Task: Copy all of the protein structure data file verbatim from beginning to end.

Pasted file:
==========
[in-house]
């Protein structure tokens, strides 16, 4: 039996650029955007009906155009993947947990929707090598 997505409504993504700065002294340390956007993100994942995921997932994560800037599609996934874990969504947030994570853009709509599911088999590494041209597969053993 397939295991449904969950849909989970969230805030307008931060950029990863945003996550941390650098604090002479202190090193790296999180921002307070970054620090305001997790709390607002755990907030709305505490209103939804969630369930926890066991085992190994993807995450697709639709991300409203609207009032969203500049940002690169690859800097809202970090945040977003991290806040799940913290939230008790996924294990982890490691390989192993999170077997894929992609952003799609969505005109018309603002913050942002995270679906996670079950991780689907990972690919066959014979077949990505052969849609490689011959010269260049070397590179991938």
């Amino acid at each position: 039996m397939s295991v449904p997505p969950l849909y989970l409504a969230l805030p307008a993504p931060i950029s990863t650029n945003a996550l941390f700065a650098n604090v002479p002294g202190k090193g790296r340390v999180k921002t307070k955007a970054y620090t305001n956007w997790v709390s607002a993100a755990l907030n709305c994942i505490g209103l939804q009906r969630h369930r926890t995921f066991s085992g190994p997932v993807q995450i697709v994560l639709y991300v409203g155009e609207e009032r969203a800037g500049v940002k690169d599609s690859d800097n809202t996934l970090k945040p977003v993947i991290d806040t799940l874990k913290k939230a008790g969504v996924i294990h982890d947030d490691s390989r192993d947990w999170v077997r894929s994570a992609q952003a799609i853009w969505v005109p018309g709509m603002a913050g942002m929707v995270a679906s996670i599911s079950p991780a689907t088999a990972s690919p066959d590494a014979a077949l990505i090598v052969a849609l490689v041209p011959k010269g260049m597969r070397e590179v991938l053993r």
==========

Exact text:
[in-house]
């Protein structure tokens, strides 16, 4: 039996650029955007009906155009993947947990929707090598 997505409504993504700065002294340390956007993100994942995921997932994560800037599609996934874990969504947030994570853009709509599911088999590494041209597969053993 397939295991449904969950849909989970969230805030307008931060950029990863945003996550941390650098604090002479202190090193790296999180921002307070970054620090305001997790709390607002755990907030709305505490209103939804969630369930926890066991085992190994993807995450697709639709991300409203609207009032969203500049940002690169690859800097809202970090945040977003991290806040799940913290939230008790996924294990982890490691390989192993999170077997894929992609952003799609969505005109018309603002913050942002995270679906996670079950991780689907990972690919066959014979077949990505052969849609490689011959010269260049070397590179991938």
């Amino acid at each position: 039996m397939s295991v449904p997505p969950l849909y989970l409504a969230l805030p307008a993504p931060i950029s990863t650029n945003a996550l941390f700065a650098n604090v002479p002294g202190k090193g790296r340390v999180k921002t307070k955007a970054y620090t305001n956007w997790v709390s607002a993100a755990l907030n709305c994942i505490g209103l939804q009906r969630h369930r926890t995921f066991s085992g190994p997932v993807q995450i697709v994560l639709y991300v409203g155009e609207e009032r969203a800037g500049v940002k690169d599609s690859d800097n809202t996934l970090k945040p977003v993947i991290d806040t799940l874990k913290k939230a008790g969504v996924i294990h982890d947030d490691s390989r192993d947990w999170v077997r894929s994570a992609q952003a799609i853009w969505v005109p018309g709509m603002a913050g942002m929707v995270a679906s996670i599911s079950p991780a689907t088999a990972s690919p066959d590494a014979a077949l990505i090598v052969a849609l490689v041209p011959k010269g260049m597969r070397e590179v991938l053993r």